• Shireen Jawed Department, Physiology, University Medical and Dental College Faisalabad, University of Faisalabad
  • Nighat Mannan Bahria University Medical and Dental College, Karachi
  • Masood Anwar Qureshi Institute of Basic Medical Sciences, Dow University of Health Sciences, Karachi


Background: Obesity is associated with inflammatory diseases and obese individual’s poses high risk for infections. Surfactant protein D (SP-D) is an important regulator of immunity and inflammation. Latest studies have suggested that it is also involved in lipid homeostasis and obese subjects have decrease concentration of SP-D as compared to normal weight peoples. The aim of the current study was to elucidate the relationship among serum SP-D and BMI. Method: This cross sectional study was performed at Dow University of health sciences (DUHS), Karachi. We analysed 90 obese and non-obese subjects for serum SP-D concentration. SP-D was estimated by ELISA. Data was analysed by SPSS 16. Mean SP-D level and demographical variables between the groups were compared by t test, Associations of SP-D with BMI investigated by regression analysis. Results: obese subjects have significant lower levels of Serum SP-D than non-obese and negatively associated with BMI in both genders (p=0.000). Conclusion: This study concluded that obese subjects have lower concentration of SP-D as compare to non-obese and there is an inverse association between the SP-D and BMI.Keywords: Surfactant Protein- D, Obesity, Total Body Mass Index (BMI), inflammatory diseases


Ng M, Fleming T, Robinson M, Thomson B, Graetz N, Margono C, et al. Global, regional, and national prevalence of overweight and obesity in children and adults during 1980-2013: asystematic analysis for the Global Burden of Disease Study 2013. Lancet 2014;384(9945):766–81.

Sherin A. Obesity: how to prevent Pakistani people from getting heavier? Khyber Med Univ J 2014;5(2):59–60.

Nur T, Shah U, Zehra N. Majority of the population disregards obesity a Health Risk: Obesity among different Socioeconomic Strata in Karachi - A Hospital Case study. Pak J Med Dent 2013;2(3):43–8.

Low S, Chin MC, MA S, Heng D, Deurenberg-Yap M. Rationale for redefining obesity in Asian. J Ann Acad Med Singapore 2009;38(1):66–74.

Sarvottam K, Yadav RK. Obesity-related inflammation & cardiovascular disease: efficacy of a yoga-based lifestyle intervention. Indian J Med Res 2014;139(6):822–34.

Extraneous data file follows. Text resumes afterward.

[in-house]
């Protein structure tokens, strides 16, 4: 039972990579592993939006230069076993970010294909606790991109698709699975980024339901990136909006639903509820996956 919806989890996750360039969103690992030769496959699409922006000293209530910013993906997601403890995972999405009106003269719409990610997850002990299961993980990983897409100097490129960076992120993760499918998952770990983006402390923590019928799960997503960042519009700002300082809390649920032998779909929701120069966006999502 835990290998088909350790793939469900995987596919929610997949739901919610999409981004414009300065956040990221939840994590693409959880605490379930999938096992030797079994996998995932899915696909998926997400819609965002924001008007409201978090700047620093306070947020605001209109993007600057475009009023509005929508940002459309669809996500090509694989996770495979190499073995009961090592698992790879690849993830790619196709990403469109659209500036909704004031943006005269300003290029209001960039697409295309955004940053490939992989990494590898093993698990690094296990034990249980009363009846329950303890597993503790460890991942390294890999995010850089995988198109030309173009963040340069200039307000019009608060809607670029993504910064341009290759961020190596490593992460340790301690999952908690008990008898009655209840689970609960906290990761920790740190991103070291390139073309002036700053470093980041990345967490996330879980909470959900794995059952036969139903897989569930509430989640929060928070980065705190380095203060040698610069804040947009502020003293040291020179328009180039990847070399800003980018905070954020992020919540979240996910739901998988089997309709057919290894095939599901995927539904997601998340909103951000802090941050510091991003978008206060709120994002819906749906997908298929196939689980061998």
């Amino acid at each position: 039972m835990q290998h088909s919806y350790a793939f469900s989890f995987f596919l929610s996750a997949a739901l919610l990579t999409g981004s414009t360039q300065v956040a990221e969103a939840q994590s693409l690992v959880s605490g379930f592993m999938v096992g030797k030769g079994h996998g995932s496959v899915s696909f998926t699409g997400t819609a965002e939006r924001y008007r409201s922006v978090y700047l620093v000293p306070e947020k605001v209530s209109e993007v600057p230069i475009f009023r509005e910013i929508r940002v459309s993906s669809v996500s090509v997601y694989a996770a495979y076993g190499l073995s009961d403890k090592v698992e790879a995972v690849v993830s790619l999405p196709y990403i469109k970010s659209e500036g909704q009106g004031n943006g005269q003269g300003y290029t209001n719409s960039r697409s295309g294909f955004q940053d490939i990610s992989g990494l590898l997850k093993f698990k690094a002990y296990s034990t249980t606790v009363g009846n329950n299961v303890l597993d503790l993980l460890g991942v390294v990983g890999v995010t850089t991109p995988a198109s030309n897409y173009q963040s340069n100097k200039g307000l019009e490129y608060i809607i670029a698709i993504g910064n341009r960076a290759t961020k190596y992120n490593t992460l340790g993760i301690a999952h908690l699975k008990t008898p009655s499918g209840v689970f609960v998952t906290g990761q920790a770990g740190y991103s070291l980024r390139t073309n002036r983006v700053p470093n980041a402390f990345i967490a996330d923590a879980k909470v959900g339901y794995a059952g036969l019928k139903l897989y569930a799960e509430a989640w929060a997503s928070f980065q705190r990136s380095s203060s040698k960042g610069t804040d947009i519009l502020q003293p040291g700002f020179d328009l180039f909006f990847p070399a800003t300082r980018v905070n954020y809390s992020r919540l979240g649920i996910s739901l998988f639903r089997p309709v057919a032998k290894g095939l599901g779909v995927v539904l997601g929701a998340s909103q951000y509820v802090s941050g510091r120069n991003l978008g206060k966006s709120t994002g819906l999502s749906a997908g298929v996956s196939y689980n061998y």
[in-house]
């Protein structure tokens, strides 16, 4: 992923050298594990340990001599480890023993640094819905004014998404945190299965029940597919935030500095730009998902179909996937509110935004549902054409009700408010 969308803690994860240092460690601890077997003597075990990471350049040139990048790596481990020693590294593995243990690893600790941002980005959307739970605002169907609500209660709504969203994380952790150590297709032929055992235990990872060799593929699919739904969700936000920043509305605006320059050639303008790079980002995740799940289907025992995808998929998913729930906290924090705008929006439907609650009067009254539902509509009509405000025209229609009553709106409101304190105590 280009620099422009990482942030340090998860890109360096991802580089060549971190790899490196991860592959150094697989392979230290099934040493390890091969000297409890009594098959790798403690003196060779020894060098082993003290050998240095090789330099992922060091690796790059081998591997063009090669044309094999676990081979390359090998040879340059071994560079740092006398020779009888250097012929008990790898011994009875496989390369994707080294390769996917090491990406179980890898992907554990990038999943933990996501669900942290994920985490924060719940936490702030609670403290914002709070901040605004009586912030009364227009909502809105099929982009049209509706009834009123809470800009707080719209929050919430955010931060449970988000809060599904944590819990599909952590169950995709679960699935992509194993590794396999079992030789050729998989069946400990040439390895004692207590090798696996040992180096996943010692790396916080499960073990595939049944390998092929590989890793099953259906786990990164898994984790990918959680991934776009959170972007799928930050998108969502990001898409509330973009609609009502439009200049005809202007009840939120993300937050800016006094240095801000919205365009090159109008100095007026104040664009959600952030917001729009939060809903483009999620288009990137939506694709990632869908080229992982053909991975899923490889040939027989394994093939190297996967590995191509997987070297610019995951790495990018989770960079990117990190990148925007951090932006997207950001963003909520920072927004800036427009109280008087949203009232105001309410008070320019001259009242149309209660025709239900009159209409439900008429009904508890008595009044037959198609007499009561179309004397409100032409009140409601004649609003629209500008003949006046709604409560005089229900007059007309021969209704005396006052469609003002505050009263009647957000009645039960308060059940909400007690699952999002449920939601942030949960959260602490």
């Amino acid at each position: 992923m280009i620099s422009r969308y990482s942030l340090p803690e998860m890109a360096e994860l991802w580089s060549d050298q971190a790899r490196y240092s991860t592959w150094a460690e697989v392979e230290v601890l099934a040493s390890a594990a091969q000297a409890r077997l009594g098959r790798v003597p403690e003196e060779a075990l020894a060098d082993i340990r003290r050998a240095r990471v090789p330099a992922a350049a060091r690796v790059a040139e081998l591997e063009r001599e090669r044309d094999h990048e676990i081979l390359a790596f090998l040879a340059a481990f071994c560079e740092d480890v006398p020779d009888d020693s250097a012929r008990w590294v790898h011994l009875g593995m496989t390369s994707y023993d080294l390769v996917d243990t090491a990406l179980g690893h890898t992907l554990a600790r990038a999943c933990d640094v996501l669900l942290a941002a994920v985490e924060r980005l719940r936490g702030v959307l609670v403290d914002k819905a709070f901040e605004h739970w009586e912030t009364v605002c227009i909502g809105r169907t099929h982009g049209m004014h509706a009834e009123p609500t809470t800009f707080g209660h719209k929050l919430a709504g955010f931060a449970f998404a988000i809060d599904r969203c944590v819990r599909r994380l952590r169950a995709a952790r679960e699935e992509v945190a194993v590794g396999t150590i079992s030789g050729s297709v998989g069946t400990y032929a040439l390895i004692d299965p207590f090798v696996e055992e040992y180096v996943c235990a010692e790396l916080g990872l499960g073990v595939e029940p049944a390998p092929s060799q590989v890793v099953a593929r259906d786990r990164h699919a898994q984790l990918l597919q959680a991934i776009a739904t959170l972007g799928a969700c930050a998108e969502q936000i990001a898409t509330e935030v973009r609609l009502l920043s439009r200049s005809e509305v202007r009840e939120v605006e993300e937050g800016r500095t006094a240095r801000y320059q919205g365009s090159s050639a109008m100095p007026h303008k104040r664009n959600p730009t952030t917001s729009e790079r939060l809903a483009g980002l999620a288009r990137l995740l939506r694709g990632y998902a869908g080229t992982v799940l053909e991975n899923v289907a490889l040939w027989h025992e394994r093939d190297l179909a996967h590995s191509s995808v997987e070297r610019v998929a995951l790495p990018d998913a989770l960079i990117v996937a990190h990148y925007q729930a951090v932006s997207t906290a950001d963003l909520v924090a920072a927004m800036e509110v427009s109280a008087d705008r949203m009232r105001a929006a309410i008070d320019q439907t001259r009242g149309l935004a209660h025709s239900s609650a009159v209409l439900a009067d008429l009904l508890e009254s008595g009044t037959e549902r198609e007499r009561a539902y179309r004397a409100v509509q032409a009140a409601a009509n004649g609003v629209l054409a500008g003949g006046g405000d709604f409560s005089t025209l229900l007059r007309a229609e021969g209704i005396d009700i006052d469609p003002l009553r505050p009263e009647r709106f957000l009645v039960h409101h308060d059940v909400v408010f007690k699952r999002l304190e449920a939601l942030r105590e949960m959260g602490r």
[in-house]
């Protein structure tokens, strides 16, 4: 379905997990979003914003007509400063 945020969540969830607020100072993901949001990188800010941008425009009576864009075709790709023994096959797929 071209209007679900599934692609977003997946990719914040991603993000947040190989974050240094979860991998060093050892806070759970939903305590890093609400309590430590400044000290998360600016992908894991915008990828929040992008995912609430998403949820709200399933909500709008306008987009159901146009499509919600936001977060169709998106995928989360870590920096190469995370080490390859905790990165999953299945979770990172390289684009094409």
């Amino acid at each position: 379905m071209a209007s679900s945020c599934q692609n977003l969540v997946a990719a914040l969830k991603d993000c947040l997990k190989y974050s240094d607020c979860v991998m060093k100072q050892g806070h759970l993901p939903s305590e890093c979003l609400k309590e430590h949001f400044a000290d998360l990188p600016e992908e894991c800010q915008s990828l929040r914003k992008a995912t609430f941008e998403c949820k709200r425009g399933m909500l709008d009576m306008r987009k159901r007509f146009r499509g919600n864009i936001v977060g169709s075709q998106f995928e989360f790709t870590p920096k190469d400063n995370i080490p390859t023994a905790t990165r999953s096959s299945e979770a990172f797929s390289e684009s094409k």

Karlsson EA, Beck MA. The burden of obesity on infectious disease. J Exp Biol Med (Maywood) 2010;235(12):1412–24.

Ortega FJ, Pueyo N, Moreno-Navarrete JM, Sabater M, Rodriguez-Hermosa JI, Ricart W, et al. The lung innate immune gene surfactant protein-D is expressed in adipose tissue and linked to obesity status. Int J Obes (Lond) 2013;37(12):1532–8.

Pan WH, Flegal KM, Chang HY, Yeh WT, Yeh CJ, Lee WC. Body mass index and obesity-related metabolic disorders in Taiwanese and US whites and blacks: implications for definitions of overweight and obesity for Asians. Am J Clin Nutr 2004;79(1):31–9.

Kishore U, Greenhough TJ, Waters P, Shrive AK, Ghai R, Kamran MF, et al. Surfactant proteins SP-A and SP-D: structure, function and receptors. Mol Immunol 2006;43(9):293–315.

Shrive AK, Tharia HA, Strong P, Kishore U, Burns I, Rizkallah PJ, et al. High-resolution structural insights into ligand binding and immune cell recognition by human lung surfactant protein D. J Mol Biol 2003;331(2):509–23.

Ishii T, Hagiwara K, Ikeda S, Arai T, Mieno MN, Kumasaka T, et al. Association between genetic variations in surfactant protein d and emphysema, interstitial pneumonia, and lung cancer in a Japanese population. COPD 2012;9(4):409–16.

Zhao XM, Wu YP, Wei R, Cai HX, Tornoe I, Han JJ, et al. Plasma surfactant protein D levels and the relation to body mass index in a chinese population. Scand J Immunol 2007;66(1):71–6.

Hawgood S, Ochs M, Jung A, Akiyama J, Allen L, Brown C, et al. Sequential targeted deficiency of SP-A and -D leads to progressive alveolar lipoproteinosis and emphysema. Am J Physiol Lung Cell Mol Physiol 2002;283(5):1002–10.

Sorensen GL, Hjelmborg JV, Leth-Larsen R, Schmidt V, Fenger M, Poulain F, et al. Surfactant protein D of the innate immune defence is inversely associated with human obesity and SP-D deficiency infers increased body weight in mice. Scand J Immunol 2006;64(6):633–8.

Karlsson EA, BeckMA. The burden of obesity on infectious diseases. J ExpBiol Med 2010;235(12):1412–24

Madsen J, Kliem A, Tornoe I, Skjodt K, Koch C, Holmskov U. Localization of lung surfactant protein D on mucosal surfaces in human tissues. J Immunol 2000;164(11):5866–70.

Heidinger K, König IR, Bohnert A, Kleinsteiber A, Hilgendorff A, Gortner L, et al. Polymorphisms in the human surfactant protein-D (SFTPD) gene: strong evidence that serum levels of surfactant protein-D (SP-D) are genetically influenced. Immunogenetics 2005;57(1-2):1–7.

Leth-Larsen R, Garred P, Jensenius H, Meschi J, Hartshorn K, Madsen J, et al. A common polymorphism in the SFTPD gene influences assembly, function, and concentration of surfactant protein D. J Immunol 2005;174(3):1532–8.

Shakoori TA, Bokhari SNH, Ghafoor F, Bashir S., Serum surfactant protein D levels are associated with body mass index in the Pakistani population. Pak J Physiol 2008;4(Suppl 1):31

Shakoori TA, Sin DD, Bokhari SN, Ghafoor F, Shakoori AR. SP-D polymorphisms and the risk of COPD. Dis Markers 2012;33(2):91–100.